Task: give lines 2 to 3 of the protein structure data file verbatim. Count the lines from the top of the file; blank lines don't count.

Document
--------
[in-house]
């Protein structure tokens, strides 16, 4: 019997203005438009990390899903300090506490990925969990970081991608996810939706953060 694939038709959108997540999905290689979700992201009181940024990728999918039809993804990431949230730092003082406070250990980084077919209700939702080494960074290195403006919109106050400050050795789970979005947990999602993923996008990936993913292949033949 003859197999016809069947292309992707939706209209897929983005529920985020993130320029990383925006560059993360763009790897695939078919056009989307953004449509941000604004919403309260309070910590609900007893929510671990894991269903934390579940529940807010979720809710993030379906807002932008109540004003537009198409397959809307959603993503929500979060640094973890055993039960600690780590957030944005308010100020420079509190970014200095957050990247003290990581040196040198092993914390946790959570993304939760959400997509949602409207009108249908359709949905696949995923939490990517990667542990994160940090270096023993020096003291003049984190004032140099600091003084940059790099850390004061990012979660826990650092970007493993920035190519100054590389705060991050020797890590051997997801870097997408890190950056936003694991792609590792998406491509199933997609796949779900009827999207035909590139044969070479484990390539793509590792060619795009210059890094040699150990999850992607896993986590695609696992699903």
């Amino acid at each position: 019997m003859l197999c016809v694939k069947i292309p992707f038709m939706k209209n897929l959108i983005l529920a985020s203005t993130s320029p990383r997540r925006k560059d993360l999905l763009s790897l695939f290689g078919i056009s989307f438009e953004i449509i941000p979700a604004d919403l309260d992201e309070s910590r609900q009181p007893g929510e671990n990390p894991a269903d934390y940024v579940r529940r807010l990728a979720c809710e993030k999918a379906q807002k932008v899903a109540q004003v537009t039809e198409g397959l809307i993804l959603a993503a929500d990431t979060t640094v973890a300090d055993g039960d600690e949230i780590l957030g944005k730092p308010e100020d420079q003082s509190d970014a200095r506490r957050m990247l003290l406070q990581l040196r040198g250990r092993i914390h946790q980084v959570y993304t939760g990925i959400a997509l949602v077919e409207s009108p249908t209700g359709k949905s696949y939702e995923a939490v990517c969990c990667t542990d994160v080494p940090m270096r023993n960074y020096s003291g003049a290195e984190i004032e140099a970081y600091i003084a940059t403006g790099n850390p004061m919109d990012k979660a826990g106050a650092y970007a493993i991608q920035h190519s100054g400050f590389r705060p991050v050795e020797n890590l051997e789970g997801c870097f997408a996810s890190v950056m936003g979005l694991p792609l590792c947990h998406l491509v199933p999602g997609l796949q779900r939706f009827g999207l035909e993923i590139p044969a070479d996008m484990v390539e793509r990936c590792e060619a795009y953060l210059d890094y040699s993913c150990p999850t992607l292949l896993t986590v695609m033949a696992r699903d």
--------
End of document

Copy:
């Protein structure tokens, strides 16, 4: 019997203005438009990390899903300090506490990925969990970081991608996810939706953060 694939038709959108997540999905290689979700992201009181940024990728999918039809993804990431949230730092003082406070250990980084077919209700939702080494960074290195403006919109106050400050050795789970979005947990999602993923996008990936993913292949033949 003859197999016809069947292309992707939706209209897929983005529920985020993130320029990383925006560059993360763009790897695939078919056009989307953004449509941000604004919403309260309070910590609900007893929510671990894991269903934390579940529940807010979720809710993030379906807002932008109540004003537009198409397959809307959603993503929500979060640094973890055993039960600690780590957030944005308010100020420079509190970014200095957050990247003290990581040196040198092993914390946790959570993304939760959400997509949602409207009108249908359709949905696949995923939490990517990667542990994160940090270096023993020096003291003049984190004032140099600091003084940059790099850390004061990012979660826990650092970007493993920035190519100054590389705060991050020797890590051997997801870097997408890190950056936003694991792609590792998406491509199933997609796949779900009827999207035909590139044969070479484990390539793509590792060619795009210059890094040699150990999850992607896993986590695609696992699903």
């Amino acid at each position: 019997m003859l197999c016809v694939k069947i292309p992707f038709m939706k209209n897929l959108i983005l529920a985020s203005t993130s320029p990383r997540r925006k560059d993360l999905l763009s790897l695939f290689g078919i056009s989307f438009e953004i449509i941000p979700a604004d919403l309260d992201e309070s910590r609900q009181p007893g929510e671990n990390p894991a269903d934390y940024v579940r529940r807010l990728a979720c809710e993030k999918a379906q807002k932008v899903a109540q004003v537009t039809e198409g397959l809307i993804l959603a993503a929500d990431t979060t640094v973890a300090d055993g039960d600690e949230i780590l957030g944005k730092p308010e100020d420079q003082s509190d970014a200095r506490r957050m990247l003290l406070q990581l040196r040198g250990r092993i914390h946790q980084v959570y993304t939760g990925i959400a997509l949602v077919e409207s009108p249908t209700g359709k949905s696949y939702e995923a939490v990517c969990c990667t542990d994160v080494p940090m270096r023993n960074y020096s003291g003049a290195e984190i004032e140099a970081y600091i003084a940059t403006g790099n850390p004061m919109d990012k979660a826990g106050a650092y970007a493993i991608q920035h190519s100054g400050f590389r705060p991050v050795e020797n890590l051997e789970g997801c870097f997408a996810s890190v950056m936003g979005l694991p792609l590792c947990h998406l491509v199933p999602g997609l796949q779900r939706f009827g999207l035909e993923i590139p044969a070479d996008m484990v390539e793509r990936c590792e060619a795009y953060l210059d890094y040699s993913c150990p999850t992607l292949l896993t986590v695609m033949a696992r699903d």